There is a continual struggle when watching Cleveland Browns football. Is it worse to be uninteresting and get blown out or is it worse to be in tight games every week and then lose them all? The sad truth is that the overwhelming majority of the time, I have only known the former. A few times per year, there will be close/competitive/semi-interesting games that end up (usually) going in the opponent’s favor, but typically they aren’t much of a contest. I know it hurts more to lose games when they have been close, but I think I’m ready to start dealing with that as a sign of life for future success.
Point: the Browns are moving in the right direction. They’re watchable! Through two games, fans have had the luxury of being emotionally invested for the entire contest. I want you to stop and really think about this one: how many times in the last few years have back-to-back games (against good teams, no less) been exciting throughout? A completely unscientific survey of my recent memory shows no results since…a long time ago.
Of course, those soul-crushing end-of-game touchdowns still happen, but that’s worth the pain of being a decent NFL team. Know what else is part of being a decent NFL team? Scoring more than 17 points. The Browns did that twice all of last season.
Granted, they’re only one-for-two thus far, but Sunday’s game against the Cincinnati Bengals showed signs of life. Had the offense from Week Two combined with the defense of Week One, it would have had the makings of a tremendous showing. While playing the “what if” game is a slippery slope, it’s a little different when you’ve seen both aspects that you’d simply like to put together. It’s conceivable that both the offense and defense will show up in the same game, and if they could do that consistently (which is a colossal leap that I’m not suggesting will happen before next season), the Browns would be a competitive team.
Rejoice – this team is watchable again. My dad stopped watching the Browns for years because they weren’t putting out a product that was worth invetsing time or money into. I would admonish him for not caring about the hometown team and he would immediately point out that everyone in the league refers to it as “a business.” And businesses are supposed to provide good products or services, right? Well, if that prodcut is defective, that business shouldn’t succeed…right?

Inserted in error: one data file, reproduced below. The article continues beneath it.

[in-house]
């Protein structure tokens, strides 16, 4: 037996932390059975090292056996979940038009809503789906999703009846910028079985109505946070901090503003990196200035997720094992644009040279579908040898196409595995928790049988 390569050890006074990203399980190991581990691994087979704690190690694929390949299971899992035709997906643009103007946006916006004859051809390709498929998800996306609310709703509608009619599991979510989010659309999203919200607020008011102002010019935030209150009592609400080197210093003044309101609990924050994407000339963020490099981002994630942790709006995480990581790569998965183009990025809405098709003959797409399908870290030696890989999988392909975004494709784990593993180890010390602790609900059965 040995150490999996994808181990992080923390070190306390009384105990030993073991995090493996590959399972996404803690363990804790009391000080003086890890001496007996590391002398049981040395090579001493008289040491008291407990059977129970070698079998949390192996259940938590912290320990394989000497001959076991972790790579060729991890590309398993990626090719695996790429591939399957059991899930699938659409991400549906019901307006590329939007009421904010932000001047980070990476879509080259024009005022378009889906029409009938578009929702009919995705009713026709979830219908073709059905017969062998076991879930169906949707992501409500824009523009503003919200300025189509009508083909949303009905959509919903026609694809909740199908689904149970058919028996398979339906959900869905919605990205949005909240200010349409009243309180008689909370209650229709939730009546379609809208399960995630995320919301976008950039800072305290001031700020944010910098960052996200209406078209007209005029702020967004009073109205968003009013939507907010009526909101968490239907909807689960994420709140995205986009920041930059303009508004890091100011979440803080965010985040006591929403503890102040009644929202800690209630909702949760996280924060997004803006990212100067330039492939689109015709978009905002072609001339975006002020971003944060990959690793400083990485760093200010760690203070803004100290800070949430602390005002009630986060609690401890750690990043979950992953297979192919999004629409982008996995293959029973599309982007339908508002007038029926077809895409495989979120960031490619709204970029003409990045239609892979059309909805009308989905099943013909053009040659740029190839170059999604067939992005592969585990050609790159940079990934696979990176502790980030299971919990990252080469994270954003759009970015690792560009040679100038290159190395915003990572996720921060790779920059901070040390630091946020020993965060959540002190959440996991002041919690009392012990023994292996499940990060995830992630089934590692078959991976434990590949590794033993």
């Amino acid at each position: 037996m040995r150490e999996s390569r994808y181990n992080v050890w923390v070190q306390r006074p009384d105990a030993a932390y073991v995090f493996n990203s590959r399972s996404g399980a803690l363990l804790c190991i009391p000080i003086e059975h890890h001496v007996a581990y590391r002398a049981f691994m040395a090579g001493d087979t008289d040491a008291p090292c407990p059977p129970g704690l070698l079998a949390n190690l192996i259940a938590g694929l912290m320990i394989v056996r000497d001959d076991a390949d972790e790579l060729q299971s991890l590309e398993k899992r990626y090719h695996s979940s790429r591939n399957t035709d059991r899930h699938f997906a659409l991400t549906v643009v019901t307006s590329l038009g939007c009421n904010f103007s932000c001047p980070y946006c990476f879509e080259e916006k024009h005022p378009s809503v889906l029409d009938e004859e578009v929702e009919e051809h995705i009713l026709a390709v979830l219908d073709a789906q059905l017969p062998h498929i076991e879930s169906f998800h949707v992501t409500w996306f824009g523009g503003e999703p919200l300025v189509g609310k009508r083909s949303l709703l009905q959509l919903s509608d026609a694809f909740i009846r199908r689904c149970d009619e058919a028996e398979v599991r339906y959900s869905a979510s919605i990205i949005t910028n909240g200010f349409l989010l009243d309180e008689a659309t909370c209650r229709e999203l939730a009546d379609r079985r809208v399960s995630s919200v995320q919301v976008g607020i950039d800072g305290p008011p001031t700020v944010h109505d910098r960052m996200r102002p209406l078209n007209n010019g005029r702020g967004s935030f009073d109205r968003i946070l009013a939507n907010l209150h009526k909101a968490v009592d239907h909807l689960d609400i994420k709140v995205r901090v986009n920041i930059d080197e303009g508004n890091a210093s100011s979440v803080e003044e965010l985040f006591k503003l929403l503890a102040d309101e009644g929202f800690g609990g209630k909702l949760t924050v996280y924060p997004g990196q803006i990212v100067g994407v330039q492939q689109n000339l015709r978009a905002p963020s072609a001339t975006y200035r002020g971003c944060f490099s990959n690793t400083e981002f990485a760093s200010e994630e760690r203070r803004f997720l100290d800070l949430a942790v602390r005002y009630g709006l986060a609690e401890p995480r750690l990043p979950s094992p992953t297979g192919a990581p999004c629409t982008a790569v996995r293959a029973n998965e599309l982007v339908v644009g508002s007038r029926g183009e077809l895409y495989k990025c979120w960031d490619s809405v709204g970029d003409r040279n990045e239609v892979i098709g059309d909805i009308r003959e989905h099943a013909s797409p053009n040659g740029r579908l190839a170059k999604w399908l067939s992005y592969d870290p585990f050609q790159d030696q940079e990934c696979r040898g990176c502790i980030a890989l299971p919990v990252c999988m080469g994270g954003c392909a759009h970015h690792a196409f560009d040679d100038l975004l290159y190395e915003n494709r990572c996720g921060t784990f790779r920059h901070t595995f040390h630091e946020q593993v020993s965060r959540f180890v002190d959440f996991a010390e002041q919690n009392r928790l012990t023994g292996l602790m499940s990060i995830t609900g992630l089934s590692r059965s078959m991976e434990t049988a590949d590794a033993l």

I want that product to be competitive with other products. The Browns, if competitive, would become like a mom-and-pop shop that I wanted to support instead of going to Wal-Mart. Wal-Mart’s low prices would be like a team that wins, but I would support the local grocery because it’s mine. I can handle “a little worse” if there is a legitimate reason or positive impact done by it. In this case, the positive impact/legitimate reason would be that the Browns were in the same realm as the metaphorical Wal-Marts and Targets (say, the Baltimore Ravens and Pittsburgh Steelers). I want to support the local business. It would just be much easier to support the local business if it sold food that tasted good.
If the NFL was like any other business in the country, the Browns would have gone bankrupt by 2002. Yet, somehow they doubled in value. I don’t understand things. But the horizon is beginning to brighten. If you forget how many times you said “This team stinks,” “I hate this team,” or “This team is so bad that I want to punch myself for being only kind of upset a minute ago,” you can see that these two games have, overall, been more interesting to watch than most of last season.
And that, my friends, is reason for celebration.
Next season? Maybe they’ll win even win a few.